Despite the rise of electronic methods of communication, in many industries business cards continue to reign supreme. For many professionals, business cards are significantly more than just contact information. They are a way of projecting an image of yourself and your firm; of establishing yourself in the mind of the receiver.
Many individuals, whether consciously or not, use business cards to make a snap judgment about the nature of a person or firm. If you are handed a flimsy, poorly designed business card you are likely to immediately eye the firm in question with suspicion. Conversely, a well produced, eye-catching business card can immediately create a good impression in the mind of the recipient. So how should an effective business card look?
How to design a great business card: our top tips
To begin with, you should consider the information that you need to include. Business cards are not large, and there is an art to fitting everything required into such a small space.
There are a number of things that you will almost certainly need to include. Your name and that of your business are essential, along with at least one contact method. You should generally include both a telephone number and email address, as many people have a preferred means of getting in touch. If you have a website, include the address. Make sure that the email address you give is a direct one; people are much less likely to bother getting in touch if your address begins with ‘[email protected]’.
You should also consider including a strap line or a very short description of your company. This is particularly important if your business name does not immediately describe what you do, or if you are a sole trader operating under your own name. If you are a plumber, make sure you say so. You can use the back of the card for these things if the front is too cluttered.
Having determined what you need to include on your business card, you should think about design. Your chosen design will, to a great extent, depend on personal taste, but there are a few factors that you should bear in mind.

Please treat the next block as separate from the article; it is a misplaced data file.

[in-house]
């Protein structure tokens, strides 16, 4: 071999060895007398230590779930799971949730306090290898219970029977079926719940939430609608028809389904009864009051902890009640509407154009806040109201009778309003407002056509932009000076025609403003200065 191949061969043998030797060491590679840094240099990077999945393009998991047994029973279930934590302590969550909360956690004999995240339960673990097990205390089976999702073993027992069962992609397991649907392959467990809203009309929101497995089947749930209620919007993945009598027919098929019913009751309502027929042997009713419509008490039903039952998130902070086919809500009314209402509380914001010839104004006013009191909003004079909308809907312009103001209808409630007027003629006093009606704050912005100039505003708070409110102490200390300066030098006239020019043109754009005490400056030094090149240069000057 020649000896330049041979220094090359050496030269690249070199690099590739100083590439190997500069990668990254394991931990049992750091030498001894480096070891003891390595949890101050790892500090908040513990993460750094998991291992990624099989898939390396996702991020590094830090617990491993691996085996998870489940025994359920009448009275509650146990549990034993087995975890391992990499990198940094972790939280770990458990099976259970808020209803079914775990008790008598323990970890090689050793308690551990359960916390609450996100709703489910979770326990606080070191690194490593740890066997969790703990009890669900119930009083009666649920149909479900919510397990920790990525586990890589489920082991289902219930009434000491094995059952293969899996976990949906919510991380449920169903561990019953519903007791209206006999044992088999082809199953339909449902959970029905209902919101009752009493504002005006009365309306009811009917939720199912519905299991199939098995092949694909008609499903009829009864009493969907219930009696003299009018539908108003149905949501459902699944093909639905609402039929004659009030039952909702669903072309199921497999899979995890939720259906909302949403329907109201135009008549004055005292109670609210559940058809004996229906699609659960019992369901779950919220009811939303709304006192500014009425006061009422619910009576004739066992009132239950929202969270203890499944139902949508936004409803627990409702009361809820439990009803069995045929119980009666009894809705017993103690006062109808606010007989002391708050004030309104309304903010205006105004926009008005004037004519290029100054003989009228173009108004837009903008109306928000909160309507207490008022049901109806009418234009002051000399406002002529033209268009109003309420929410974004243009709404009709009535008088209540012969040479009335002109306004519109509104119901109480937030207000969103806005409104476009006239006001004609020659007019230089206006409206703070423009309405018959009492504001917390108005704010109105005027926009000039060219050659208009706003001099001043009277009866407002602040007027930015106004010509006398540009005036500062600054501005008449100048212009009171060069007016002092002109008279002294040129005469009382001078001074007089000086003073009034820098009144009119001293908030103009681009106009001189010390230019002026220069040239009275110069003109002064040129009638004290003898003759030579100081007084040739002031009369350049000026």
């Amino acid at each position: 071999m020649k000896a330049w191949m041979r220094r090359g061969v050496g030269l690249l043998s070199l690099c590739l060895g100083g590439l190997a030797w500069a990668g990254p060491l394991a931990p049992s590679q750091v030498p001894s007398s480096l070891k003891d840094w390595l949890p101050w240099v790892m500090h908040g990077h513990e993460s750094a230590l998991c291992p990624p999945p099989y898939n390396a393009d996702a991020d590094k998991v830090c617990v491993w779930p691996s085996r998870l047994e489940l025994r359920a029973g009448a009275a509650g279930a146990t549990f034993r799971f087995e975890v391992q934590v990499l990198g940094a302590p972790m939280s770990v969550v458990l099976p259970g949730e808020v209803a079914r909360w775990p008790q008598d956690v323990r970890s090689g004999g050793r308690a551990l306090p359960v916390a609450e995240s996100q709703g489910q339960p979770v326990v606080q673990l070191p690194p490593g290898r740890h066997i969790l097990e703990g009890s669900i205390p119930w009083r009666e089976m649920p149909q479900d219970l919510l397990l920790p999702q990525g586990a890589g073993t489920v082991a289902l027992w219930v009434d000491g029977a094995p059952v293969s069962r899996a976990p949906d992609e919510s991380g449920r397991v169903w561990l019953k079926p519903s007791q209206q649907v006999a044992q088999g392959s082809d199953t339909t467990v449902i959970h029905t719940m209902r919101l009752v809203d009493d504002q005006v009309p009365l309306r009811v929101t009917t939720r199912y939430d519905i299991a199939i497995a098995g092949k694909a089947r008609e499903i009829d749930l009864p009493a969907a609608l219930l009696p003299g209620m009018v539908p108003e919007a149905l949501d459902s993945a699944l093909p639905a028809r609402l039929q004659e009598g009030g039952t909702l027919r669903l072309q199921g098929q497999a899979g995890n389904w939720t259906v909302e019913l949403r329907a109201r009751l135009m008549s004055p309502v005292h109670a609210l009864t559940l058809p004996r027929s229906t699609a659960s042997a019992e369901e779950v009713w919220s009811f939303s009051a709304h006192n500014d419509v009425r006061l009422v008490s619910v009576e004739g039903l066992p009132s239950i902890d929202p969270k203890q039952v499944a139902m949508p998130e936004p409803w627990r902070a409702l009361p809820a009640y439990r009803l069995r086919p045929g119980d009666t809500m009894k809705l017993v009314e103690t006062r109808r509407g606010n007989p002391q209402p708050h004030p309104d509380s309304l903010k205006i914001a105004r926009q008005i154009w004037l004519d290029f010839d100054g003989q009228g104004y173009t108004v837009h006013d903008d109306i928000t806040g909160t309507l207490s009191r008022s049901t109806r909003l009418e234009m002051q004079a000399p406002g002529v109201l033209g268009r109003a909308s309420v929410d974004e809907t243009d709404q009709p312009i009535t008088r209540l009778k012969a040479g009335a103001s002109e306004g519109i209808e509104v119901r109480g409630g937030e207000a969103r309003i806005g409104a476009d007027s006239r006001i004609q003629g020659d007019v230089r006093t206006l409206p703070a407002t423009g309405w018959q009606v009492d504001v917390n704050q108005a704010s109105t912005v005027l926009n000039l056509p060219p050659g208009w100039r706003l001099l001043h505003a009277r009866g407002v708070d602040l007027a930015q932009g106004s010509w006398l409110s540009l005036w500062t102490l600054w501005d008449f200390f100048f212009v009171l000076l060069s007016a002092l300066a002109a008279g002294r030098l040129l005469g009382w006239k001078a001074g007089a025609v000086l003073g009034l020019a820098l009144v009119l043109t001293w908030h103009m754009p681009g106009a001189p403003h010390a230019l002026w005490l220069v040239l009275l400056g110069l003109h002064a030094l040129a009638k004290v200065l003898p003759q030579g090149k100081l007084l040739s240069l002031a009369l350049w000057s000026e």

Primarily, your business card must be readable. Do not try to cram on so much information that you are forced to use a tiny font. Use variation in font size and weight to highlight important elements – like your name and that of your business. You should generally avoid ‘fancy’ fonts; these are always distracting, sometimes illegible and often tacky.
It is also important to remember that your business card is likely to be ‘filed’ in a pile of others, or shoved into a draw. It is therefore vital that you make yours stand out. You can achieve this through a variety of means; bright colours are always eye-catching, particularly when most business cards rely on rather dour colour schemes. The colour and style should always match your business brand.
You may wish to experiment with the shape, although this will be more expensive to print. There is nothing to say that business cards have to be rectangular. However, remember that business cards are often placed in standard-sized holders or in wallets; if yours does not fit it is likely to be discarded.
The material you choose for your business card is very important. Cheap, flimsy business cards reflect badly on you; the recipient will presume that you either do not care about the way your business is presented, or you are so strapped for cash that you cannot afford proper printing. Avoid cheap paper stock at all costs.
Wherever possible you should go for at least 300gsm card and a finish that feels good to the touch; anything cheaper is likely to be a false economy in the long term. You may also wish to consider extras like embossing or foil print that will help your card stand out from the pack. The increased cost can usually be offset on larger print runs; most printers will give discounts for orders over 300.
4. Selecting a printer
Think carefully before using one of the many online business card services. Although they may appear cheap, you will almost always get better results from a dedicated typesetting and printing firm. And under no circumstances should you ever even consider taking ‘free’ business cards with an advert for the printing company on the reverse side. There are few things so guaranteed to create a negative impression of your business in the eyes of the recipient.
The business card looks set to remain a vital part of the language of business, despite the increasing domination of electronic communication. If you rely on face-to-face contact as a means of building relationships and gathering new clients, a well designed and professionally produced business card is a vital tool. Spend some time thinking about design, a bit of extra cash on printing, and your business card will pay dividends in the long term.